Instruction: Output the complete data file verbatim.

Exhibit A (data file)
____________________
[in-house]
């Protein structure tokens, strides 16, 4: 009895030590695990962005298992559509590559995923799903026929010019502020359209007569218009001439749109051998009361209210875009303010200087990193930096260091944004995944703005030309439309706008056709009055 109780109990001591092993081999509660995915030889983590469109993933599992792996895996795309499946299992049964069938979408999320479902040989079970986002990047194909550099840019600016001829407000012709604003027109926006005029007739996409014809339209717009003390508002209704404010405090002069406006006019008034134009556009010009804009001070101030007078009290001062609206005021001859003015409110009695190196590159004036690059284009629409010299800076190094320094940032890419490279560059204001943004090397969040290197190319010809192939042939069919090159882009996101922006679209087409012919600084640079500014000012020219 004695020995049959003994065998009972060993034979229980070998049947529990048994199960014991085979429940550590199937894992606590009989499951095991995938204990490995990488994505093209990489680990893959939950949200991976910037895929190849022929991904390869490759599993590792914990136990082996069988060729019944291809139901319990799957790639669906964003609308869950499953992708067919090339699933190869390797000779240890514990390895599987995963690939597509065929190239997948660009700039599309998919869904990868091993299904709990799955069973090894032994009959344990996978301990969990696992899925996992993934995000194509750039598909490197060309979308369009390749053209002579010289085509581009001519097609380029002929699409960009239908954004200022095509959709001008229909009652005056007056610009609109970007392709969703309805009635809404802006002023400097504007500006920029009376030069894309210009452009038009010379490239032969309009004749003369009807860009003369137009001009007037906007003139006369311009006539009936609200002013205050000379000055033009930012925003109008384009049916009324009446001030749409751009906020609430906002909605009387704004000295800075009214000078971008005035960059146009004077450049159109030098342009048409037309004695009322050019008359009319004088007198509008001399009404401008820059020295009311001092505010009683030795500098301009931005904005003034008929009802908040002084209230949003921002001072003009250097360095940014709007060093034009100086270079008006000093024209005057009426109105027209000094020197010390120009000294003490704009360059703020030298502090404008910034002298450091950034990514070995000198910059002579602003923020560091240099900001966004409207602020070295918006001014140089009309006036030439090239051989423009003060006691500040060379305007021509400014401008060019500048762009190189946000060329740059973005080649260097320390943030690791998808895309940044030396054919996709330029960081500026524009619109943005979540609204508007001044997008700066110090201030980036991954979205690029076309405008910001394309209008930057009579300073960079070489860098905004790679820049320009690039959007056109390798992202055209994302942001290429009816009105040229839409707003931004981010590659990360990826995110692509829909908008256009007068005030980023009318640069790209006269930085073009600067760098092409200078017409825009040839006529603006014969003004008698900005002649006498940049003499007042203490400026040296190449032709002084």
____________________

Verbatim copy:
[in-house]
């Protein structure tokens, strides 16, 4: 009895030590695990962005298992559509590559995923799903026929010019502020359209007569218009001439749109051998009361209210875009303010200087990193930096260091944004995944703005030309439309706008056709009055 109780109990001591092993081999509660995915030889983590469109993933599992792996895996795309499946299992049964069938979408999320479902040989079970986002990047194909550099840019600016001829407000012709604003027109926006005029007739996409014809339209717009003390508002209704404010405090002069406006006019008034134009556009010009804009001070101030007078009290001062609206005021001859003015409110009695190196590159004036690059284009629409010299800076190094320094940032890419490279560059204001943004090397969040290197190319010809192939042939069919090159882009996101922006679209087409012919600084640079500014000012020219 004695020995049959003994065998009972060993034979229980070998049947529990048994199960014991085979429940550590199937894992606590009989499951095991995938204990490995990488994505093209990489680990893959939950949200991976910037895929190849022929991904390869490759599993590792914990136990082996069988060729019944291809139901319990799957790639669906964003609308869950499953992708067919090339699933190869390797000779240890514990390895599987995963690939597509065929190239997948660009700039599309998919869904990868091993299904709990799955069973090894032994009959344990996978301990969990696992899925996992993934995000194509750039598909490197060309979308369009390749053209002579010289085509581009001519097609380029002929699409960009239908954004200022095509959709001008229909009652005056007056610009609109970007392709969703309805009635809404802006002023400097504007500006920029009376030069894309210009452009038009010379490239032969309009004749003369009807860009003369137009001009007037906007003139006369311009006539009936609200002013205050000379000055033009930012925003109008384009049916009324009446001030749409751009906020609430906002909605009387704004000295800075009214000078971008005035960059146009004077450049159109030098342009048409037309004695009322050019008359009319004088007198509008001399009404401008820059020295009311001092505010009683030795500098301009931005904005003034008929009802908040002084209230949003921002001072003009250097360095940014709007060093034009100086270079008006000093024209005057009426109105027209000094020197010390120009000294003490704009360059703020030298502090404008910034002298450091950034990514070995000198910059002579602003923020560091240099900001966004409207602020070295918006001014140089009309006036030439090239051989423009003060006691500040060379305007021509400014401008060019500048762009190189946000060329740059973005080649260097320390943030690791998808895309940044030396054919996709330029960081500026524009619109943005979540609204508007001044997008700066110090201030980036991954979205690029076309405008910001394309209008930057009579300073960079070489860098905004790679820049320009690039959007056109390798992202055209994302942001290429009816009105040229839409707003931004981010590659990360990826995110692509829909908008256009007068005030980023009318640069790209006269930085073009600067760098092409200078017409825009040839006529603006014969003004008698900005002649006498940049003499007042203490400026040296190449032709002084």